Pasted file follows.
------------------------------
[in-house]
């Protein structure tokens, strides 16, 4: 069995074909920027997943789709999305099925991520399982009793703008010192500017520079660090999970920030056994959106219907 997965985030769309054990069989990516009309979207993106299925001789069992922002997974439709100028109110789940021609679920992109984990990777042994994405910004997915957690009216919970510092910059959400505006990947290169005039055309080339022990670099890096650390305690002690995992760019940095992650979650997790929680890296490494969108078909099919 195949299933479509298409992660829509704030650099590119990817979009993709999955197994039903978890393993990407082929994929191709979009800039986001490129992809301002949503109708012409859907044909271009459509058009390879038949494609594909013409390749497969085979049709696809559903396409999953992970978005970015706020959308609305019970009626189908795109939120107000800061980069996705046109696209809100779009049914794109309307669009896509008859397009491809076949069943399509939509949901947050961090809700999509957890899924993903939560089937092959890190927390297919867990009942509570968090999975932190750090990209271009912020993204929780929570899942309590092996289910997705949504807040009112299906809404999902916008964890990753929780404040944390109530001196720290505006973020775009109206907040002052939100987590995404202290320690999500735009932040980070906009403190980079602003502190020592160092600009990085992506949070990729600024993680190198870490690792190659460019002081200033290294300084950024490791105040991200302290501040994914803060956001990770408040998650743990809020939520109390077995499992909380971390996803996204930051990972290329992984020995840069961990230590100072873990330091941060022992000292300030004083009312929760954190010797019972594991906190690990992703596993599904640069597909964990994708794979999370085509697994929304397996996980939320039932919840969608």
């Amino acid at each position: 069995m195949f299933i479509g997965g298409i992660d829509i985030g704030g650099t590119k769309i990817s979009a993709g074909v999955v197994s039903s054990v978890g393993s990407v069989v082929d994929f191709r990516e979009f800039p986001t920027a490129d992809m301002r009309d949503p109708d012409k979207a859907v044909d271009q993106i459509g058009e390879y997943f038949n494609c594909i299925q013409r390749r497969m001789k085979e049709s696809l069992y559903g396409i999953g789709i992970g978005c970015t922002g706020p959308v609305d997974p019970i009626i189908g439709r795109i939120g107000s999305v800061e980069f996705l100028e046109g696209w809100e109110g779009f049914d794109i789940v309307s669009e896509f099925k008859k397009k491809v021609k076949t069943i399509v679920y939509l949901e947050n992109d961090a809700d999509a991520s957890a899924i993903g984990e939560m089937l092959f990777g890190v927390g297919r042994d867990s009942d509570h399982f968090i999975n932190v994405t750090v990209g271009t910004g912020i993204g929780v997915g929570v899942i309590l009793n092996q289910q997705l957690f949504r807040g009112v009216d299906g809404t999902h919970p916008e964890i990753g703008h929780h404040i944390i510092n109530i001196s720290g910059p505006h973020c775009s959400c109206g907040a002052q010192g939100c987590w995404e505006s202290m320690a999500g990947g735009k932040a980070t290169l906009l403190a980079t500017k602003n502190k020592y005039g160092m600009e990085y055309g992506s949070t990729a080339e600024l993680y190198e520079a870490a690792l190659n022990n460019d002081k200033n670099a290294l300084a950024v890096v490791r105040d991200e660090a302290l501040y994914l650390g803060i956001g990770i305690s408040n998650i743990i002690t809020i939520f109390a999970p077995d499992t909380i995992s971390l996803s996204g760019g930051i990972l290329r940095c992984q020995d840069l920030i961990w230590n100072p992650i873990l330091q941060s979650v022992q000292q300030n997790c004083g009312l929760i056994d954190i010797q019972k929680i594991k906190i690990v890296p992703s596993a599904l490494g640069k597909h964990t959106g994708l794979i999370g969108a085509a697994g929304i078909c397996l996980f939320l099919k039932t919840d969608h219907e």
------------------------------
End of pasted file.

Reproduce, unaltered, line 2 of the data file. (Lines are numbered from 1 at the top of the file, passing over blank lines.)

């Protein structure tokens, strides 16, 4: 069995074909920027997943789709999305099925991520399982009793703008010192500017520079660090999970920030056994959106219907 997965985030769309054990069989990516009309979207993106299925001789069992922002997974439709100028109110789940021609679920992109984990990777042994994405910004997915957690009216919970510092910059959400505006990947290169005039055309080339022990670099890096650390305690002690995992760019940095992650979650997790929680890296490494969108078909099919 195949299933479509298409992660829509704030650099590119990817979009993709999955197994039903978890393993990407082929994929191709979009800039986001490129992809301002949503109708012409859907044909271009459509058009390879038949494609594909013409390749497969085979049709696809559903396409999953992970978005970015706020959308609305019970009626189908795109939120107000800061980069996705046109696209809100779009049914794109309307669009896509008859397009491809076949069943399509939509949901947050961090809700999509957890899924993903939560089937092959890190927390297919867990009942509570968090999975932190750090990209271009912020993204929780929570899942309590092996289910997705949504807040009112299906809404999902916008964890990753929780404040944390109530001196720290505006973020775009109206907040002052939100987590995404202290320690999500735009932040980070906009403190980079602003502190020592160092600009990085992506949070990729600024993680190198870490690792190659460019002081200033290294300084950024490791105040991200302290501040994914803060956001990770408040998650743990809020939520109390077995499992909380971390996803996204930051990972290329992984020995840069961990230590100072873990330091941060022992000292300030004083009312929760954190010797019972594991906190690990992703596993599904640069597909964990994708794979999370085509697994929304397996996980939320039932919840969608």